On June 9, Prince Charles delivered a stunning speech at Oxford wherein he called for a Western pantheistic religious synthesis with Islam to help save the world from the impending environmental catastrophe looming on the apocalyptic horizon.
Shockingly, Charles believes that Islam can play a critical role in bringing back ancient religious traditions that will promote a much-needed check on Western man’s unbridled enthusiasm for capitalism, power and money, where science has been inappropriately exploited by commerce since the Industrial Revolution.
Prince Charles presumes that such a course of action will return the Western world to a more reverent attitude toward nature. He thus concluded his speech by quoting an old saying from Islamic nomads — “The best of all Mosques is Nature herself.”
Although the U.K.’s would-be king did briefly acknowledge the Bible and a few Christian authors, his lecture was far from a Christian one. Built on pagan foundations, pantheism stands in sharp contrast to Judeo-Christian theism precisely because the Bible unabashedly asserts that God is the transcendent creator of the universe. This means that God stands outside the universe.
Pantheism, however, is the belief that God is everything. In pantheism, God is the universe, or nature itself. Pantheism is thus a form of nature worship where nature is worshiped as god, usually in the name of Mother Earth or “Gaia.”
When Prince Charles referenced Genesis 1, he conveniently ignored the most salient point made in the chapter, i.e., that Adam was made in God’s image. This made Adam and Eve the king and queen of the Earth.
To add insult to injury, God then commands them to be fruitful and multiply and subdue the Earth. Such commands are an absolute anathema to the modern green movement as it constantly obsesses over human population growth and sustainable development. Even more troublesome is that after Adam and Eve fell into sin, they were subsequently banished from Eden. Harmony between man and nature is henceforth forbidden — and this by the edict of God.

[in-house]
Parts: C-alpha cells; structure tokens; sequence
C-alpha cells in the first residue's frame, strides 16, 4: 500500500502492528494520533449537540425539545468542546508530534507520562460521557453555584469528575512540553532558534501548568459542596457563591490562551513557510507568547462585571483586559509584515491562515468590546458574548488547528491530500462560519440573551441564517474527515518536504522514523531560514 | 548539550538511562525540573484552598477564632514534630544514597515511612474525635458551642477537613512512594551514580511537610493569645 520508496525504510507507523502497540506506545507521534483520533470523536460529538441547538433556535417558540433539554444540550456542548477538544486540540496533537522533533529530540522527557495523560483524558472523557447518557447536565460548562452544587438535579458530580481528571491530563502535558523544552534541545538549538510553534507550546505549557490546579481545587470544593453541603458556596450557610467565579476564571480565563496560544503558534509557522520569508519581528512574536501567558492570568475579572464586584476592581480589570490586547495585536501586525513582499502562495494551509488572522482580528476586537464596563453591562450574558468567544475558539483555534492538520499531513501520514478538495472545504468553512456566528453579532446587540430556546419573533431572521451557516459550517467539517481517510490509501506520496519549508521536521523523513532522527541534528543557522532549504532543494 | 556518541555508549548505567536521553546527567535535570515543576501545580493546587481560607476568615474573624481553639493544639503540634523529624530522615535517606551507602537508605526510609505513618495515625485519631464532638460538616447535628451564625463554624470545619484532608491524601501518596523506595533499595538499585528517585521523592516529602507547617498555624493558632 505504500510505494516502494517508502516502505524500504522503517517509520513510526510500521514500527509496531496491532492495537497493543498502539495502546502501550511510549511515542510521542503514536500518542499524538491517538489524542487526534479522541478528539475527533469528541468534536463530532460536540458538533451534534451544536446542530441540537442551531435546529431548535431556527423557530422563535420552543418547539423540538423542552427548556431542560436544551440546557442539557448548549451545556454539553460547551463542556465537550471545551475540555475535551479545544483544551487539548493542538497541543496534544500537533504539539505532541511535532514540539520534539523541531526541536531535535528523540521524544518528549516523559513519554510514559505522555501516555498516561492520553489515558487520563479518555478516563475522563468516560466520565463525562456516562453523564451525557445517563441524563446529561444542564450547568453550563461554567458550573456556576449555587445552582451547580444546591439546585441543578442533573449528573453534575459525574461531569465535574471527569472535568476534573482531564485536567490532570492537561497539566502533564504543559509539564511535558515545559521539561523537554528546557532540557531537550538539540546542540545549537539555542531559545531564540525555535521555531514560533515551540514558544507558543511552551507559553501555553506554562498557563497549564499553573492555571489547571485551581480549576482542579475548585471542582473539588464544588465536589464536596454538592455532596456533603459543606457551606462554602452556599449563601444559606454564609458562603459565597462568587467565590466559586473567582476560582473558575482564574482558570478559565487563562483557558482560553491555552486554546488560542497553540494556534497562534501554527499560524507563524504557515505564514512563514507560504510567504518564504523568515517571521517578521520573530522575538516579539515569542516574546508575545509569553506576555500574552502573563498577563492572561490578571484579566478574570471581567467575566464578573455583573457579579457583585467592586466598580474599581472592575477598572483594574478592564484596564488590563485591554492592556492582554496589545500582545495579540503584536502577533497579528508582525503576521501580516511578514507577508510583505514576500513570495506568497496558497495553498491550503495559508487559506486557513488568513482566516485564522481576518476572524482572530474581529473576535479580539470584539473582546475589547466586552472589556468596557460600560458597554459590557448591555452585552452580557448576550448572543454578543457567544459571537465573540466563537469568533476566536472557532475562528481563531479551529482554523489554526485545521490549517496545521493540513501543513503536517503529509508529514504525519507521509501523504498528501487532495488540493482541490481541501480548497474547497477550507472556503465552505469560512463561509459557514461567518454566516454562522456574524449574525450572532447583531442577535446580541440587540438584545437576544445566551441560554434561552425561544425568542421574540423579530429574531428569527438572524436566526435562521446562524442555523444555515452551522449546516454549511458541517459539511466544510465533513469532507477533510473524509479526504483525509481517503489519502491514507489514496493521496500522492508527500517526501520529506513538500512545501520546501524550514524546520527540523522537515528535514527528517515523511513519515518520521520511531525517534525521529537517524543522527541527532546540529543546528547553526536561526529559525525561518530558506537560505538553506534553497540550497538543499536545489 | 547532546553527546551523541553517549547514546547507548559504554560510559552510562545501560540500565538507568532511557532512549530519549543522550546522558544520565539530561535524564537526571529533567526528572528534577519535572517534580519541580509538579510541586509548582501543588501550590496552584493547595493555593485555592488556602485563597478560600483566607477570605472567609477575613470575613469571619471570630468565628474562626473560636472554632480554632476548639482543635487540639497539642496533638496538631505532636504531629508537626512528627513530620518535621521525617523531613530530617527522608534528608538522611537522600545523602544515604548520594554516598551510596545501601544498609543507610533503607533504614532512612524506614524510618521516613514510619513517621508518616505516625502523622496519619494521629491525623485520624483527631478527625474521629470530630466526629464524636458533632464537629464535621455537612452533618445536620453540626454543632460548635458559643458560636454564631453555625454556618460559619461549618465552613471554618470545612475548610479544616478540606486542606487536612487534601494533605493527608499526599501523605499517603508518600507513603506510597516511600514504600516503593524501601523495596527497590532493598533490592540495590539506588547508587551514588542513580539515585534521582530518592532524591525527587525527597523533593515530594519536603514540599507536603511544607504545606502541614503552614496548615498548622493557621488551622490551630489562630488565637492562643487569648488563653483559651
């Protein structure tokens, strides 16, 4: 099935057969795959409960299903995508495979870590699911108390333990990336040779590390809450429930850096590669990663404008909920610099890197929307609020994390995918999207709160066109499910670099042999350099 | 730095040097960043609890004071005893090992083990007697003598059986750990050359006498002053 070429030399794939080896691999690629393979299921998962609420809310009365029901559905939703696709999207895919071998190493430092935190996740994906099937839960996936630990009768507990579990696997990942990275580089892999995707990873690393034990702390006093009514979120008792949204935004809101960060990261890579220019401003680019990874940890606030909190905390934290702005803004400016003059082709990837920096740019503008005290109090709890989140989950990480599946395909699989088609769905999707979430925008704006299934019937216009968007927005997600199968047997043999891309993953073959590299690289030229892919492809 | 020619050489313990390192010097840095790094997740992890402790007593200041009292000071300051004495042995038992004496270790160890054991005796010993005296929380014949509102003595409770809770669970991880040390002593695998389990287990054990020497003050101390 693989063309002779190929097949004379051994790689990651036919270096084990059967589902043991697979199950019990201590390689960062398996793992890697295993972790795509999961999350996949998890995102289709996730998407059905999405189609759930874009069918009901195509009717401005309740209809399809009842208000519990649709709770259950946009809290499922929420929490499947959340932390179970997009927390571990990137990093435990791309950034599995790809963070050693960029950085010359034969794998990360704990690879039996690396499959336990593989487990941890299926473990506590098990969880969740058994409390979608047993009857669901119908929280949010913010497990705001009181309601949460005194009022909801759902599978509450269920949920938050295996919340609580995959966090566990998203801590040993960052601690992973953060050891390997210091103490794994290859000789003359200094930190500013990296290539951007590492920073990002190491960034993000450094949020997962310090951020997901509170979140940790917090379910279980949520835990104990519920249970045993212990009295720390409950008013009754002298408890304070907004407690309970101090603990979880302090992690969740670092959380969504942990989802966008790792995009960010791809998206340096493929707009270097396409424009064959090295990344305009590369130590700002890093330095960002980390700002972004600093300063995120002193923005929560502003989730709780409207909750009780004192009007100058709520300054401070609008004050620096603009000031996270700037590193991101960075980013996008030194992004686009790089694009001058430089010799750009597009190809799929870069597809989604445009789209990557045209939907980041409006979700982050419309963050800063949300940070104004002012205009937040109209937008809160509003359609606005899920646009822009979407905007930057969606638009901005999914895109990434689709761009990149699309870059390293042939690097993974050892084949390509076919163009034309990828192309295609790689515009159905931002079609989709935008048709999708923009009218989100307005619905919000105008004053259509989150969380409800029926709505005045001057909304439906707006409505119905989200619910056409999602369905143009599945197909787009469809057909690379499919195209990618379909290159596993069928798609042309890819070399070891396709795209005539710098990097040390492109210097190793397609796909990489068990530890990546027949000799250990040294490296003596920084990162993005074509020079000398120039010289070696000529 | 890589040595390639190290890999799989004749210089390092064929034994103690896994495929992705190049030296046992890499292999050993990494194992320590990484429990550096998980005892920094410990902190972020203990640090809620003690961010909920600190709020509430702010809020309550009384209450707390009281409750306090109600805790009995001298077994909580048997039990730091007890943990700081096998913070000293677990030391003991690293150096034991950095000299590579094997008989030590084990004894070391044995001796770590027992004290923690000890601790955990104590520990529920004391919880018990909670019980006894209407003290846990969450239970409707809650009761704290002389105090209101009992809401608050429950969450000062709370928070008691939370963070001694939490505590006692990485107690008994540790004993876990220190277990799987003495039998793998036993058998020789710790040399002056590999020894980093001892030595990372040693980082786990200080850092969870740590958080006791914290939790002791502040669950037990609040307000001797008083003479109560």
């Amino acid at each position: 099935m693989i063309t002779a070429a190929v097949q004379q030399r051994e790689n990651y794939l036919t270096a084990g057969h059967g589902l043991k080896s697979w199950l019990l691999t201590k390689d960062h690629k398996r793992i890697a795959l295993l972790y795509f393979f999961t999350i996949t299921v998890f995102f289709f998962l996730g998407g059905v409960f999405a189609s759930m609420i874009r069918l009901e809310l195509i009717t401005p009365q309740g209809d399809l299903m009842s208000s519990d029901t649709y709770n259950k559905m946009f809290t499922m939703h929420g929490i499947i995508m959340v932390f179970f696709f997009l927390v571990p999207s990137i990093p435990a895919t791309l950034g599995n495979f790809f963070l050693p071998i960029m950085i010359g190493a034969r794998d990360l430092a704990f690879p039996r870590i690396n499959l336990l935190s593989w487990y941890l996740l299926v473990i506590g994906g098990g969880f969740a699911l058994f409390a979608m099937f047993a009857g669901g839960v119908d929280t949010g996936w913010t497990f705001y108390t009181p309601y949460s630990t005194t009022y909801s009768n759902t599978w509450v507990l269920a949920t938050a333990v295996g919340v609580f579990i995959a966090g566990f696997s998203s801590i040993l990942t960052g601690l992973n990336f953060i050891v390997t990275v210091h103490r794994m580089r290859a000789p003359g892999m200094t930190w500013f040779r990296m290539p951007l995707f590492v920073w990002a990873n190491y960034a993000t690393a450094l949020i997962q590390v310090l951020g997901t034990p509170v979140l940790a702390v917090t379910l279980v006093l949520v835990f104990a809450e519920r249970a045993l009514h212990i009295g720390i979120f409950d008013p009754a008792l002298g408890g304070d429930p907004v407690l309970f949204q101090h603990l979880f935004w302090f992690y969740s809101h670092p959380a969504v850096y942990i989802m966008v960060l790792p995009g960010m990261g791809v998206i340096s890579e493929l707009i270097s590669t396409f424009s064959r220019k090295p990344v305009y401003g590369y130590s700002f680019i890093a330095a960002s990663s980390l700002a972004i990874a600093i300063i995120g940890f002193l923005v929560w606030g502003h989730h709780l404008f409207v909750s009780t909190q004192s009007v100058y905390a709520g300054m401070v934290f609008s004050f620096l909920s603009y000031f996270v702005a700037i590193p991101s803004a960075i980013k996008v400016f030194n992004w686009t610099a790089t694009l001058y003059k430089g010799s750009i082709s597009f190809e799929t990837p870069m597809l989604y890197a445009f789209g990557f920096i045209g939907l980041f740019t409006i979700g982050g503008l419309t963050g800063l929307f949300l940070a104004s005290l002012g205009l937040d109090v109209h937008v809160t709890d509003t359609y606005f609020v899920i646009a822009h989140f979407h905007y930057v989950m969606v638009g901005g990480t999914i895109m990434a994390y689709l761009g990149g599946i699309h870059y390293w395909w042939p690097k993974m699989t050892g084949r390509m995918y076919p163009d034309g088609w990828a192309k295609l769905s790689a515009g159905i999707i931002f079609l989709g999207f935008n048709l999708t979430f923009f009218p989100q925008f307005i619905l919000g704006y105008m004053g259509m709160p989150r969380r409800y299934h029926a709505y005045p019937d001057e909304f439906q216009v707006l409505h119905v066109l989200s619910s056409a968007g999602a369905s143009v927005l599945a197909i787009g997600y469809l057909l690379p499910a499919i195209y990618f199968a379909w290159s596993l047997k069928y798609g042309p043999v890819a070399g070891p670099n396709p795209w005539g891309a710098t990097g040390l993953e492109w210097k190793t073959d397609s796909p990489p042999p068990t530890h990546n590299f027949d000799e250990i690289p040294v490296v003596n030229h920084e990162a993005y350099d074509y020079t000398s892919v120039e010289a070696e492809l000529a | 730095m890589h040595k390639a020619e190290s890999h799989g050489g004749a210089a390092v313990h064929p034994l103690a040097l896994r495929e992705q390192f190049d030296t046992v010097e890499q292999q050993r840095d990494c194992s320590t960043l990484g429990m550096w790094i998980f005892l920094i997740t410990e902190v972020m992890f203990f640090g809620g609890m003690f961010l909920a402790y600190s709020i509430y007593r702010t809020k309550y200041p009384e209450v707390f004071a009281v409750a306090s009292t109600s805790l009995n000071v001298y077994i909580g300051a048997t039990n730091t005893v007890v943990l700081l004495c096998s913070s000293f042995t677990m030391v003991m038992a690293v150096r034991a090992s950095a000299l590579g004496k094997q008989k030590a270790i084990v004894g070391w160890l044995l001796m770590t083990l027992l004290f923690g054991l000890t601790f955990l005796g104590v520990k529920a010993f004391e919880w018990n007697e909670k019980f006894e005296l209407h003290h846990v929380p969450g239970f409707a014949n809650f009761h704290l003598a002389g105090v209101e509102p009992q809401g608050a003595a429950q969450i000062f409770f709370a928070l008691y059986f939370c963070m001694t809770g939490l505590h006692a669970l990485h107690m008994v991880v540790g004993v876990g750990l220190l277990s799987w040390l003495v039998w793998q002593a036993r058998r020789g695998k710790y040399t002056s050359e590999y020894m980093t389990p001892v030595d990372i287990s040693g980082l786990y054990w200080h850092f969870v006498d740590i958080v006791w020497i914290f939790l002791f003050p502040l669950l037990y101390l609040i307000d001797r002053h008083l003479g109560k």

In fact, the Lord purposefully cursed nature to frustrate and discipline man. Animal sacrifice is then introduced to cover their shameful nakedness in sin. This was a shocking lesson but one that also looked forward to the ultimate sacrifice of the Messiah on the cross, where an innocent substitute dies in the place of the worshiper.
In other words, in the brave new world of sin, nature is sacrificed for man, not man for nature.
As a deep ecologist, it is not likely that Prince Charles is unaware of this biblical albatross, which is precisely why he went elsewhere — to Islam, of all things. The great problem here is that the last time the green movement became involved with a group as anti-Semitic as Islam was in Nazi Germany.
Nazism was, in fact, a green movement in some important, fundamental ways.
By 1935, it was the greenest regime on the planet. Its god was a Western, pantheistic god of nature whose totalitarian will cannot be overcome, as many Jews, Christians, liberals, capitalists and communists falsely presume.
Its anti-Semitic racism and love for biology were rooted in the Social Darwinian ecology of Ernst Haeckel. Its holistic nationalism and geopolitics were grounded in the environmental indigenous ideas of Goethe, Humboldt and Arndt. Its Germanic green socialism was derived from Riehl, the father of sustainable development and public forestlands. Its romantic SS “blood and soil” agrarian pipe dream was borrowed from the pantheistic nature-loving Monist League.
The Nazi love for animals was acquired from Arthur Schopenhauer, the anti-Semitic guru of environmental ethics and animal rights who blamed Genesis 1 and Judaism for what he calls the “odor of the Jews,” i.e., animal cruelty.
In fact, Hitler tried to bring to fruition Schopenhauer’s assertion that the “Jewish view of the animals world must, on account of its immorality, be expelled from Europe.”
Nazism’s wild, artistic romanticism was elicited from Richard Wagner, the famous opera composer who hated the Jews for commercializing art. Wagner was also a pupil of both Schopenhauer and Haeckel’s anti-Semitic environmentalism. Hitler even attributed his vegetarianism to Wagner.
Thus, eco-fascism is no metaphor. However, it is one thing to call someone an eco-Nazi using metaphors but quite another to discover that the Nazis had incorporated a green agenda into their political policymaking as well.
For obvious reasons, putting these two things together is exactly what modern environmentalists do not want. When such a label begins to match its history at some important junctures, it becomes much more explosive.
And the bringing together of environmentalism with Islam only injects much more octane into an already highly volatile atmosphere.
Mark Musser, a missionary to the former Soviet Union for seven years and now a pastor, is the author of “Nazi Oaks: The Green Sacrificial Offering of the Judeo-Christian Worldview in the Holocaust.” A longer version of this commentary can be found at usasurvival.org